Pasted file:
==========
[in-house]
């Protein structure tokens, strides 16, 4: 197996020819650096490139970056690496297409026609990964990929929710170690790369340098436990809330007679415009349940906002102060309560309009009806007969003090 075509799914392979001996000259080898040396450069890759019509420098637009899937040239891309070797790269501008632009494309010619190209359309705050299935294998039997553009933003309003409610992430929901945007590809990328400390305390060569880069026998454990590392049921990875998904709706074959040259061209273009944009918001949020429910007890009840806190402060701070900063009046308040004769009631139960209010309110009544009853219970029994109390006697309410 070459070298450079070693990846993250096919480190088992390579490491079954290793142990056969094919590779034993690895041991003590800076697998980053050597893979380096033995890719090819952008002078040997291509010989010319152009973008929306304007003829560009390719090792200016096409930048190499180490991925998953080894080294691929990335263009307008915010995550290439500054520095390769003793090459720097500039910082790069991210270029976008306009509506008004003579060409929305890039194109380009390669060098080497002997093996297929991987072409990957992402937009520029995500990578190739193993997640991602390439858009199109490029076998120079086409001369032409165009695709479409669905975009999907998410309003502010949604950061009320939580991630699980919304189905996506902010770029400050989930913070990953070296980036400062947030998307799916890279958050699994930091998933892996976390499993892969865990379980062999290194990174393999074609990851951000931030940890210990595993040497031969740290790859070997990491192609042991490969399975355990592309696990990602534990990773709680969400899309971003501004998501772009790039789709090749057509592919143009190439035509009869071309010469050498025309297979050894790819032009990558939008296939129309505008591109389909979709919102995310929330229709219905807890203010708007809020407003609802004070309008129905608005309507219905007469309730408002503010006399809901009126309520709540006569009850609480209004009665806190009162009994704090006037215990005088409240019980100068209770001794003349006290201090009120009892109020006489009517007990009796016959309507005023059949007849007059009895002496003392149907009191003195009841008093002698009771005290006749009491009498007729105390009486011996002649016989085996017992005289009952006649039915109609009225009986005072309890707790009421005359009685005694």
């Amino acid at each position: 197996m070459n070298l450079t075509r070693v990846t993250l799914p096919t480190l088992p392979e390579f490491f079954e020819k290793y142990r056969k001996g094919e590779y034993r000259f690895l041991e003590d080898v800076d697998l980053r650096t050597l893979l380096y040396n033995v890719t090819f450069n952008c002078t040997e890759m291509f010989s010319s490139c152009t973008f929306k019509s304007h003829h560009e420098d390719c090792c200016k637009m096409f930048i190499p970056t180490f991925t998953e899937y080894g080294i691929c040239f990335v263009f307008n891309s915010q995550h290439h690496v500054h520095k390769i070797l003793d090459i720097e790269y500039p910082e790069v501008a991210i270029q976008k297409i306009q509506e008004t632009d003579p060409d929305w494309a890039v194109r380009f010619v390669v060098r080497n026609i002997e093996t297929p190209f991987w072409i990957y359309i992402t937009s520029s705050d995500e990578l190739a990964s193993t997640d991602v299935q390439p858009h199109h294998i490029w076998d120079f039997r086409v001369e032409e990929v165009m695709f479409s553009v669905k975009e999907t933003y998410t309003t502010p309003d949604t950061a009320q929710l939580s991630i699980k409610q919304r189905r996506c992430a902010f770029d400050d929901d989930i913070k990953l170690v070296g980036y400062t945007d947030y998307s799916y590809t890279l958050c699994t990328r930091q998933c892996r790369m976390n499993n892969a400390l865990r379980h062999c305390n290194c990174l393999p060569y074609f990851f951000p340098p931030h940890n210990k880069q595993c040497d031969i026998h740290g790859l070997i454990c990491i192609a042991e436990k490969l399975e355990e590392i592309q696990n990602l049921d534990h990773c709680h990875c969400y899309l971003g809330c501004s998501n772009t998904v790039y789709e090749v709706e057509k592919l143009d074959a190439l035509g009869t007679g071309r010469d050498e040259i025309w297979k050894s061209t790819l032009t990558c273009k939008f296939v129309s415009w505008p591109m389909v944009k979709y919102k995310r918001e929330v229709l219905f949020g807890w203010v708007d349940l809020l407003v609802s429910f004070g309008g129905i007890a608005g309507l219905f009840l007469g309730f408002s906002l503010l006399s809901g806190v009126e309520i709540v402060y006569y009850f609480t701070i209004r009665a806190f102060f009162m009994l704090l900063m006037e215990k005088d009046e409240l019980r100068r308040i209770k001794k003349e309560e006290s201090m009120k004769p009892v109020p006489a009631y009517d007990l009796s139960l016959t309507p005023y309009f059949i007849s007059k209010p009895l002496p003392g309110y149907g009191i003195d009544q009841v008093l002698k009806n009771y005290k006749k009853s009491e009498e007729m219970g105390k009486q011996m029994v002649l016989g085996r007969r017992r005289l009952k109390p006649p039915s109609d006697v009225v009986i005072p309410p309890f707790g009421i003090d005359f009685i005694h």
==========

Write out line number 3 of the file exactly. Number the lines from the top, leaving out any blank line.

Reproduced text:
């Amino acid at each position: 197996m070459n070298l450079t075509r070693v990846t993250l799914p096919t480190l088992p392979e390579f490491f079954e020819k290793y142990r056969k001996g094919e590779y034993r000259f690895l041991e003590d080898v800076d697998l980053r650096t050597l893979l380096y040396n033995v890719t090819f450069n952008c002078t040997e890759m291509f010989s010319s490139c152009t973008f929306k019509s304007h003829h560009e420098d390719c090792c200016k637009m096409f930048i190499p970056t180490f991925t998953e899937y080894g080294i691929c040239f990335v263009f307008n891309s915010q995550h290439h690496v500054h520095k390769i070797l003793d090459i720097e790269y500039p910082e790069v501008a991210i270029q976008k297409i306009q509506e008004t632009d003579p060409d929305w494309a890039v194109r380009f010619v390669v060098r080497n026609i002997e093996t297929p190209f991987w072409i990957y359309i992402t937009s520029s705050d995500e990578l190739a990964s193993t997640d991602v299935q390439p858009h199109h294998i490029w076998d120079f039997r086409v001369e032409e990929v165009m695709f479409s553009v669905k975009e999907t933003y998410t309003t502010p309003d949604t950061a009320q929710l939580s991630i699980k409610q919304r189905r996506c992430a902010f770029d400050d929901d989930i913070k990953l170690v070296g980036y400062t945007d947030y998307s799916y590809t890279l958050c699994t990328r930091q998933c892996r790369m976390n499993n892969a400390l865990r379980h062999c305390n290194c990174l393999p060569y074609f990851f951000p340098p931030h940890n210990k880069q595993c040497d031969i026998h740290g790859l070997i454990c990491i192609a042991e436990k490969l399975e355990e590392i592309q696990n990602l049921d534990h990773c709680h990875c969400y899309l971003g809330c501004s998501n772009t998904v790039y789709e090749v709706e057509k592919l143009d074959a190439l035509g009869t007679g071309r010469d050498e040259i025309w297979k050894s061209t790819l032009t990558c273009k939008f296939v129309s415009w505008p591109m389909v944009k979709y919102k995310r918001e929330v229709l219905f949020g807890w203010v708007d349940l809020l407003v609802s429910f004070g309008g129905i007890a608005g309507l219905f009840l007469g309730f408002s906002l503010l006399s809901g806190v009126e309520i709540v402060y006569y009850f609480t701070i209004r009665a806190f102060f009162m009994l704090l900063m006037e215990k005088d009046e409240l019980r100068r308040i209770k001794k003349e309560e006290s201090m009120k004769p009892v109020p006489a009631y009517d007990l009796s139960l016959t309507p005023y309009f059949i007849s007059k209010p009895l002496p003392g309110y149907g009191i003195d009544q009841v008093l002698k009806n009771y005290k006749k009853s009491e009498e007729m219970g105390k009486q011996m029994v002649l016989g085996r007969r017992r005289l009952k109390p006649p039915s109609d006697v009225v009986i005072p309410p309890f707790g009421i003090d005359f009685i005694h």